Migrant Farm Workers Project: The Evolution from Community Service to Leadership
This presentation describes the evolution of a Doctor of Physical Therapy Program’s Migrant Farm Workers Service Project from a primarily community service learning project to one which incorporates activities designed to develop student organizational and leadership skills.
A DPT Program collaborates with a local school district to provide musculoskeletal screenings for young adult migrant farm workers and development and scoliosis screenings for their children. The goals were to provide students with early patient/client interaction with an underserved and culturally dissimilar population. Initially, the program was coordinated by the faculty. However, the curricular goal was modified to include the development of student organizational and leadership skills. Over the past 8 years, the third year students were trained to plan and organize the screenings, prepare all documentation and equipment and instruct the first and second year students on the application of the specific screening tests and implementation of the plan on site.
Faculty assessment of the implementation of the program under student leadership has been very positive. Students demonstrated a willingness to take ownership of the project, coordinated the needed activities, and provided appropriate guidance and training to underclassmen before and during the actual screenings. They incorporated feedback from previous years to improve the flow of the process and developed enhanced patient education activities. Focus groups were used to solicit feedback from the students to the course instructor. The students reported an appreciation for the amount of work and organization required to run pro-bono services. They also voiced an increased confidence in their ability to organize, implement and lead a health promotion program.
Conclusions/Relevance to the conference theme: The Pursuit of Excellence in Physical Therapy Education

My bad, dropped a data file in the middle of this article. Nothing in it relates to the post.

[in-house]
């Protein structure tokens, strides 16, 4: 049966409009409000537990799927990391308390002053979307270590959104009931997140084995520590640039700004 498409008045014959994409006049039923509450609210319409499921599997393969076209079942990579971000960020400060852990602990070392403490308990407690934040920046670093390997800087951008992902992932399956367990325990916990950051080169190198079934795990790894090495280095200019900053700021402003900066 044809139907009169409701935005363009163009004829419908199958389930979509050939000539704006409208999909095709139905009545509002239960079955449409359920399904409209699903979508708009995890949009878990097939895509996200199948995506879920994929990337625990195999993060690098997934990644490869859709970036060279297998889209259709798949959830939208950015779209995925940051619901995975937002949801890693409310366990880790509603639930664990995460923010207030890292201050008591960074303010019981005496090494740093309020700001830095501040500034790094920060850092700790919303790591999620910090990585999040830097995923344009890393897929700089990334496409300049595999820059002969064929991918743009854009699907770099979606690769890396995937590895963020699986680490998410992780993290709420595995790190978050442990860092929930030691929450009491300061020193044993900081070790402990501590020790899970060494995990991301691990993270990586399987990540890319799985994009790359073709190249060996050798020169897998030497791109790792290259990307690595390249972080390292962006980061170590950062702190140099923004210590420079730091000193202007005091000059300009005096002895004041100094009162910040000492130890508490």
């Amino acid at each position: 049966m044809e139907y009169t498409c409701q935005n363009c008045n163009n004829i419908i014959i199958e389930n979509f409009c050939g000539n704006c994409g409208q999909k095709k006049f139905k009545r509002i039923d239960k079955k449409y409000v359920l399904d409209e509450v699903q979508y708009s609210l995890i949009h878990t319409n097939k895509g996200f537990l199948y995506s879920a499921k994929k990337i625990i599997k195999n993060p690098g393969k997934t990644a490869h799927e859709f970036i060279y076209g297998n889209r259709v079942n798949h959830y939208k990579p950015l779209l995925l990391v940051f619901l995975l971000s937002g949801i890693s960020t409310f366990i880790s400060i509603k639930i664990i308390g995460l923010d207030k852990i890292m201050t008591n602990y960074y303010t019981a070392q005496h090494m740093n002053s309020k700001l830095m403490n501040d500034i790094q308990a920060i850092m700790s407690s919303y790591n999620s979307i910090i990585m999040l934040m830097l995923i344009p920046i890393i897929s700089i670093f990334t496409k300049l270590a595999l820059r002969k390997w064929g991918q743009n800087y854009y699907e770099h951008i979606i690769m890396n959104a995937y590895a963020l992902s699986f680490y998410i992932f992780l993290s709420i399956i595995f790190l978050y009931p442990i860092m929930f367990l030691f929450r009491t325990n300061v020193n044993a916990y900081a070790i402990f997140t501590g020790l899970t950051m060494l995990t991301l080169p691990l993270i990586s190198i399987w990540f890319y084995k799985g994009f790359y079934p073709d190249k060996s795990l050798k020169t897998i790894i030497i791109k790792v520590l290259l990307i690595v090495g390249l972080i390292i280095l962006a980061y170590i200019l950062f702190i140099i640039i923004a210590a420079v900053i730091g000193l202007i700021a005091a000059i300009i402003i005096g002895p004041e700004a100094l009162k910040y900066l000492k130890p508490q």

Leadership skills have been shown to be an important part of health care practice. Schafer, Lopopolo and Luedtke (2007) state that new graduates, by 2010, would need to be moderately independent in performing human resource skills, a confirmation of the earlier work by Lopopolo, Schafer and Nosse (2004) which identified delegation and supervision skills as necessary skills for entry level physical therapists. The National Interprofessional Competency Framework presents domains necessary to demonstrate interprofessional collaboration which includes a Collaborative Leadership Domain where “learners/practitioners understand and can apply leadership principles that support a collaborative practice model” (Bainbridge, Nasmith, Orchard & Wood, 2010). It is imperative that physical therapy educational programs develop opportunities for students to develop these skills to be effective entry-level practitioners upon graduation. We believe that this program provides such an opportunity in a real-life clinical setting.
Lopopolo, RB, Schafer, SD & Nosse, LJ. (2004). Leadership, administration, management, and professionalism (LAMP) in physical therapy: a Delphi study. Physical Therapy, 84(2), 137-150.
Schafer, SD, Lopopolo, RB & Luedtke-Hoffman, KA (2007). Administration and management skills needed by physical therapist graduates in 2010: a national survey. Physical Therapy 87 (3): 261-281.
West, M., Armit, K., Loewenthal, L., Eckert, R., West, T. and Lee, A. (2015) Leadership and Leadership Development in Healthcare: The Evidence Base. London, Faculty of Medical Leadership and Management © The Faculty of Medical Leadership and Management 2015. Retrieved March 18, 2016 @
Bainbridge, L., Nasmith, L., Orchard, C. & Wood, V. (2010). Competencies for interprofessional collaboration. Journal of Physical Therapy Education 24(1), 6 – 11.